In demanding that FEC — uh, SEC Chairman Cox be axed, John McCain desperately tried to focus the public’s ire on a convenient "scapegoat" (per WSJ) with some connection to the financial crisis.

It’s an attempt to divert attention from McCain’s own lifetime embrace of deregulation and the direct role his closest economic advisers, especially Phil Deregulator Gramm, played in dismantling the New Deal’s regulatory safeguards against financial abuses on Wall Street.

McCain continued the diversions today by trying to link former Freddie/Fannie officials to Obama, even though Franklin Raines, the former CEO McCain mentioned, isn’t an Obama Adviser and even though McCain’s campaign, starting with Rick Davis and Charlie Black, is loaded with lobbyists from the financial industry.

McCain then complained of decades of corruption leading to today’s crises and, without the slightest evidence or connection, put Obama "squarely in the middle of it," forgetting that up until now, he’s criticized Obama for not having been in Washington long enough.

Campaigning in New Mexico yesterday, (full video here) Obama responded to McCain’s attempt to deflect responsibility. Why stop at Cox? Fire the whole Administration and get rid of those who share its failed philosophy:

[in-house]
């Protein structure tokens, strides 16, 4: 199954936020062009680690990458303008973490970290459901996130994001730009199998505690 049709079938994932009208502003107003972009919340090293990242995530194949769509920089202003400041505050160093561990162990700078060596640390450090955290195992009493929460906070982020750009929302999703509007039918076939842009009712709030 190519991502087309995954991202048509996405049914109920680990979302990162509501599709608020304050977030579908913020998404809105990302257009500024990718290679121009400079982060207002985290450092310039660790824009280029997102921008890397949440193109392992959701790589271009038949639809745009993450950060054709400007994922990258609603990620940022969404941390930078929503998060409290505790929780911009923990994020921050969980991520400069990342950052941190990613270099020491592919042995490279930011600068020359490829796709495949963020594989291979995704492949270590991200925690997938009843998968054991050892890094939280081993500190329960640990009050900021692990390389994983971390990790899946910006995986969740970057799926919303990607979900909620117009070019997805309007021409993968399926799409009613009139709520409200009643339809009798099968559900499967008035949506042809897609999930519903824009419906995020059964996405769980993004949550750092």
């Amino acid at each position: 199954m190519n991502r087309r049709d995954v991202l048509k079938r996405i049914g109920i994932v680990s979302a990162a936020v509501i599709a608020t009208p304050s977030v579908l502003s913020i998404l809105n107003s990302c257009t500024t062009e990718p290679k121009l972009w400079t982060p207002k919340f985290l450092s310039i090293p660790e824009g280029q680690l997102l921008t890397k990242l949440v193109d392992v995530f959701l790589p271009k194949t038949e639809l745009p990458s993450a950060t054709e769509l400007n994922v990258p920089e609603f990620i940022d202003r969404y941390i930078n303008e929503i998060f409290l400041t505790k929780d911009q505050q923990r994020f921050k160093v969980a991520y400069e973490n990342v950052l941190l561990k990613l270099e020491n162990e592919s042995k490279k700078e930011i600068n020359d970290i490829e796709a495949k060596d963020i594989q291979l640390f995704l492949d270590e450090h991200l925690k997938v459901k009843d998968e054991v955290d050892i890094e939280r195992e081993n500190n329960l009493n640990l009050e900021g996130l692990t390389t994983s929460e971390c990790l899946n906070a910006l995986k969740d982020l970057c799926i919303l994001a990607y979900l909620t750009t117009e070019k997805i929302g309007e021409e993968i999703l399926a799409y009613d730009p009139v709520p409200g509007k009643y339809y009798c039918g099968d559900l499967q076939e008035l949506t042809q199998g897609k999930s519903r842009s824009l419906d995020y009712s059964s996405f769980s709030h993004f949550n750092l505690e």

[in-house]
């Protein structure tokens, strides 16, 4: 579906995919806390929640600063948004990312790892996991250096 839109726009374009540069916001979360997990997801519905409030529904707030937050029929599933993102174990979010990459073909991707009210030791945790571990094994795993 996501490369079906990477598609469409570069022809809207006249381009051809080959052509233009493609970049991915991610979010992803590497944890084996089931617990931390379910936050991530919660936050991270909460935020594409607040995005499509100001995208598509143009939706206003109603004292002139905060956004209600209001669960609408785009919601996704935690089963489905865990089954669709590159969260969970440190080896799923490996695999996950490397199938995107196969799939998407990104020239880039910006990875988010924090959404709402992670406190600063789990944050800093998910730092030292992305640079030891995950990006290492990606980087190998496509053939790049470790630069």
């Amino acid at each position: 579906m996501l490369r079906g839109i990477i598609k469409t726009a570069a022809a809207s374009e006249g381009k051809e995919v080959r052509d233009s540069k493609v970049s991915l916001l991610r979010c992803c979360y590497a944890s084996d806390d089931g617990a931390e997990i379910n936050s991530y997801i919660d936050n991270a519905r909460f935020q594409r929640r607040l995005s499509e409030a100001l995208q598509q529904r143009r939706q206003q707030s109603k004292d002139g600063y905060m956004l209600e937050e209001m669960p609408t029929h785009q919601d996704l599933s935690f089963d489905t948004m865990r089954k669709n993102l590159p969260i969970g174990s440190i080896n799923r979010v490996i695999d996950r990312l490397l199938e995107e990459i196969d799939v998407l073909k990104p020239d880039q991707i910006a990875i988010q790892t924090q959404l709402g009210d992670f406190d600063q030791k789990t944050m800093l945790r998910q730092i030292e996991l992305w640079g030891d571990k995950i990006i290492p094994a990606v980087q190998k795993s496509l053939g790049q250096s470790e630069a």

"I think that’s all fine and good but here’s what I think," Obama said. "In the next 47 days you can fire the whole trickle-down, on-your-own, look-the-other way crowd in Washington who has led us down this disastrous path. Don’t just get rid of one guy. Get rid of this administration. Get rid of this philosophy. Get rid of the do-nothing approach to our economic problem and put somebody in there who’s going to fight for you."

Obama’s right. The current crisis is not the fault of any single actor but rather the failure of an entire governing ideology, the myth that unfettered markets dominated by huge, unaccountable institutions will protect the public interest and the dangerous belief that government oversight should shield corporate (and government) behavior from the consequences they inflict on the public.

For eight years Bush and McCain’s party appointed foxes to guard henhouses, not just on Wall Street but in every government agency, and John McCain was just fine with that. He was the world’s "greatest deregulator," he told us.

Now it’s time for John McCain and his entire anti-regulatory crowd to own their failures. The crisis on Wall Street is their mess. Throw the bums out. All of them.



John has been writing for Firedoglake since 2006 or so, on whatever interests him. He has a law degree, worked as legal counsel and energy policy adviser for a state energy agency for 20 years and then as a consultant on electricity systems and markets. He's now retired, living in Massachusetts.

You can follow John on twitter: @JohnChandley